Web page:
[quote=Delgadoajj]A millennium (or more) before the Protestant Reformation, St. Augustine wrote:
"In the Catholic Church, there are many other things which most justly keep me in her bosom. The consent of peoples and nations keeps me in the Church; so does her authority, inaugurated by miracles, nourished by hope, enlarged by love, established by age. The succession of priests keeps me, beginning from the very seat of the Apostle Peter, to whom the Lord, after His resurrection, gave it in charge to feed His sheep (Jn 21:15-19), down to the present episcopate.
"And so, lastly, does the very name of Catholic, which, not without reason, amid so many heresies, the Church has thus retained; so that, though all heretics wish to be called Catholics, yet when a stranger asks where the Catholic Church meets, no heretic will venture to point to his own chapel or house.
“Such then in number and importance are the precious ties belonging to the Christian name which keep a believer in the Catholic Church, as it is right they should … With you, where there is none of these things to attract or keep me… No one shall move me from the faith which binds my mind with ties so many and so strong to the Christian religion… For my part, I should not believe the gospel except as moved by the authority of the Catholic Church.”
— St. Augustine (AD 354–430) Against the Epistle of Manichaeus AD 397
How can there be any “Protestantism” in light of examples like that above???
Because they are all of the past, not of the present - and, more seriously, they are all considerations which might tempt the Church to boast of her self, her glory and splendour - when she should boast only of Christ, and Him Crucified. They are not evangelical considerations, but worldly, pride-inducing considerations There is nothing, nothing whatever, in the Church, that she does not owe wholly to the grace of God; but by boasting of what she has received, she as good as lays hold of them as though they were not something she owed to God, but something she had gained by her own exertions.
I’m not suggesting that St. Augustine - who is after all the “Doctor of Grace” - was being prideful; I do think that th is passage is sometimes quioted thoughtlessly, as though the Church could somehow boast of what God has graciously bestowed on her. Possibly, since this was before St.Augustine had had to vindicate the grace of God in his debate with Pelagius, he had not realised how far-reaching the grace of God is. ##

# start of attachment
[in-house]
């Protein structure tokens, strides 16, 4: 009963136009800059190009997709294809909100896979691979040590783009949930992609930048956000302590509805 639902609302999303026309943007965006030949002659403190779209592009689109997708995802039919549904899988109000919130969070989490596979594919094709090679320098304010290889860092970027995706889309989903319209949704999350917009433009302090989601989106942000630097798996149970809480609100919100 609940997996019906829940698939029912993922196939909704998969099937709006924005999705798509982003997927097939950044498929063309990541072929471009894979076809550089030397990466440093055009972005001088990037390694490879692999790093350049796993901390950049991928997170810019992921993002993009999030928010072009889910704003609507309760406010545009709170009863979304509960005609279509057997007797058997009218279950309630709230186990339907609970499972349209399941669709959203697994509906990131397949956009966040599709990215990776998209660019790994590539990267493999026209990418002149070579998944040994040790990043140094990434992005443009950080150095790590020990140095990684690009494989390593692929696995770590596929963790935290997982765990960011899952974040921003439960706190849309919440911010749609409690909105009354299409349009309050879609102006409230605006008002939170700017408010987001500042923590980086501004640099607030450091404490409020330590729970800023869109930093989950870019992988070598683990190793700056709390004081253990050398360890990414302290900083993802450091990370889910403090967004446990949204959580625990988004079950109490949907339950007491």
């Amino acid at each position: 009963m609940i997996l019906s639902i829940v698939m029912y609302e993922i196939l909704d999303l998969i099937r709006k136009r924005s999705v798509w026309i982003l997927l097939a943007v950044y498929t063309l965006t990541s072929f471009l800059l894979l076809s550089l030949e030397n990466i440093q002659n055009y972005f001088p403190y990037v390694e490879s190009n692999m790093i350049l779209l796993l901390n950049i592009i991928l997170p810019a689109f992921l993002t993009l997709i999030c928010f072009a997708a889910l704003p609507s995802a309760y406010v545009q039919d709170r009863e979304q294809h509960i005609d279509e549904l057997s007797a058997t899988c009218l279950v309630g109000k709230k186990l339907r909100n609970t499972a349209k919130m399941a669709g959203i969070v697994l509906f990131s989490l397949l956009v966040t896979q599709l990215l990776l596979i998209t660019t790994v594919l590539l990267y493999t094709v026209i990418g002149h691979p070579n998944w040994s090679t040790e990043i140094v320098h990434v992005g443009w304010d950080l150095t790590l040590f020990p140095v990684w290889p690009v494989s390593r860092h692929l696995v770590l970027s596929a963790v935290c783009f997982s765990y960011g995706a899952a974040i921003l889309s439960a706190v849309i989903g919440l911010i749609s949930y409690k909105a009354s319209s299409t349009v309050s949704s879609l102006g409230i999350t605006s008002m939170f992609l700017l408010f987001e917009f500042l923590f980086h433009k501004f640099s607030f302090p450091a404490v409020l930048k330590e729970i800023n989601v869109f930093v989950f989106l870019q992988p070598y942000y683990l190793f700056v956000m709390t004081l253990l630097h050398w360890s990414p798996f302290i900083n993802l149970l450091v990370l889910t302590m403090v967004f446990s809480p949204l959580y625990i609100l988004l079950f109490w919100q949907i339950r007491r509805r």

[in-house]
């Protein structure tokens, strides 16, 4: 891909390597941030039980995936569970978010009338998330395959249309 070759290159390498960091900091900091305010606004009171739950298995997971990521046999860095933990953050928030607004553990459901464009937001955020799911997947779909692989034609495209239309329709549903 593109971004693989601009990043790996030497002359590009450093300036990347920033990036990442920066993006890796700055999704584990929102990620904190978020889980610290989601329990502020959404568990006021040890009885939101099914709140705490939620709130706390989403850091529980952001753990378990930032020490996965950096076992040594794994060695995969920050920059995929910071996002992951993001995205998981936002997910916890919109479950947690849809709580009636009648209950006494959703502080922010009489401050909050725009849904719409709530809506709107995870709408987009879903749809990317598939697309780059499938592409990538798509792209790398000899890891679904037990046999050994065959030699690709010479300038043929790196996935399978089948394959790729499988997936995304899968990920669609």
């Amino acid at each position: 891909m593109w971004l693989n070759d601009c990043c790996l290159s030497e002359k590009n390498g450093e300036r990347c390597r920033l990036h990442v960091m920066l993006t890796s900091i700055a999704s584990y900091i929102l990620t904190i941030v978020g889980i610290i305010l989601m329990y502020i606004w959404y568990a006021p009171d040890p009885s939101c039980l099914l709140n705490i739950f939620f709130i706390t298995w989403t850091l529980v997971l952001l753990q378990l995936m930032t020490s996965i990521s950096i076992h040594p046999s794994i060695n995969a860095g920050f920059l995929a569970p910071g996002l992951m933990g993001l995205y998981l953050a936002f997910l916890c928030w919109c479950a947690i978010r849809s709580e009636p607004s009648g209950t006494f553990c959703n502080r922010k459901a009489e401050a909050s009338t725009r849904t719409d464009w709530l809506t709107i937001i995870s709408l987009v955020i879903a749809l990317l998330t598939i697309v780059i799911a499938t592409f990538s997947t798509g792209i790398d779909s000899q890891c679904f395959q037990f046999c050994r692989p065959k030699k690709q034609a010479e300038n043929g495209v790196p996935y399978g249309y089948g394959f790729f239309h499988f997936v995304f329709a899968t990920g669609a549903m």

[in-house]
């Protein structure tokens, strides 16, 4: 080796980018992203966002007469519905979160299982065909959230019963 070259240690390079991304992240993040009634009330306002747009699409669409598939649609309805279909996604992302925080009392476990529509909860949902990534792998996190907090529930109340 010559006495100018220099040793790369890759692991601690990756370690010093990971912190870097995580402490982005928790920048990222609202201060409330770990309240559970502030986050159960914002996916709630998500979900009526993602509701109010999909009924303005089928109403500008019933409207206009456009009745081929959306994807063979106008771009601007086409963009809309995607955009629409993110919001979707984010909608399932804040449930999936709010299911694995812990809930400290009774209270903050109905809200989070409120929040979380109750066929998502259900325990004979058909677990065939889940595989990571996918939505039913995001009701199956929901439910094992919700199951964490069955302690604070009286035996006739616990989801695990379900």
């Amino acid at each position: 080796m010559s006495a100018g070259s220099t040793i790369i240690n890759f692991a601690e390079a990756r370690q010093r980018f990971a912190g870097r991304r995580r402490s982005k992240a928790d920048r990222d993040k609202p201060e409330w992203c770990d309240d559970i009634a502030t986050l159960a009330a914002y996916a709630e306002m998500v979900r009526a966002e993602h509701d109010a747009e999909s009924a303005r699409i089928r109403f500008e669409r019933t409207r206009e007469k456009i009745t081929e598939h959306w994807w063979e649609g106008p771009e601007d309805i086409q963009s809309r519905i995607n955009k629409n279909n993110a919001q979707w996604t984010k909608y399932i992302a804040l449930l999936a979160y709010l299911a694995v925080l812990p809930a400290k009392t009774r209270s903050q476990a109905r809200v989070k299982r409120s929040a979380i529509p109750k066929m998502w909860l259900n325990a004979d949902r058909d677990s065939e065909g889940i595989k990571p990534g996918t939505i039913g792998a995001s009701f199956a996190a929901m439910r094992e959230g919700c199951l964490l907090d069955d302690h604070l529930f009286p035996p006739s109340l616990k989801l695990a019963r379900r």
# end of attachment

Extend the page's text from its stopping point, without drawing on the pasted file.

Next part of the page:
It’s time for the failed experiment of the Reformation to come back full circle to its home in the Catholic Church and cease to be called “Reformation” and “Protestantism”.
That is my prayer. :bowdown2:
For a start, it assumes the unquestionable validity of the fifth-century Catholic Church - Marcionites, Donatists, and Montanists (among others) would not have been persuaded; all three still existed in 397.
Catholics seem not to understand the Reformation, or understand Protestantism - therefore, they frequently express unrealistic hopes or make irrelevant criticisms - “Protestant” has two meanings, not just one; for “protestari” means, in the historical setting in which the word came into use as a party label:
- Protesting against allowing only Catholic rites, after the Council of Speyer in 1529, which reversed that of 1526, which had been more favourable to the new preaching:
As the Reformation spread piecemeal throughout Germany, a larger issue loomed; namely, the conflict between Lutheran princes and the Catholic emperor. Luther himself did not want a separate religion, but a thorough-going reform of the one true church. The German princes who were sympathetic…likewise wanted a reform of the Church, but they looked to their emperor to provide it.
The emperor, however, wanted none of it. He was a faithful Catholic who believed that kings had no place in matters of theology. When he called an imperial diet at Speyer in 1529, he specifically forbade any mention of religion or of Luther.
Some objected strongly to this position. They knew the emperor needed money and men, and they saw this diet as their best chance to bring their demands for religious reform out into the open. This was precisely what Charles did not want, and he rejected every plea along those lines.
Fourteen of the German lords refused to attend the Diet of Speyer. They sent a letter to the emperor protesting his decision and detailing their concerns. These lords became stamped by their signing this letter of protest. It is ironic that the term Protestant derives from some political maneuvering in the German Empire…
- Bearing witness to the distinctive insights of “protestant” Christianity; notably, its understanding of God’s grace.
Protestantism, it has been said, represents the conquest of St. Augustine’s doctrine of the Church by His doctrine of grace. ##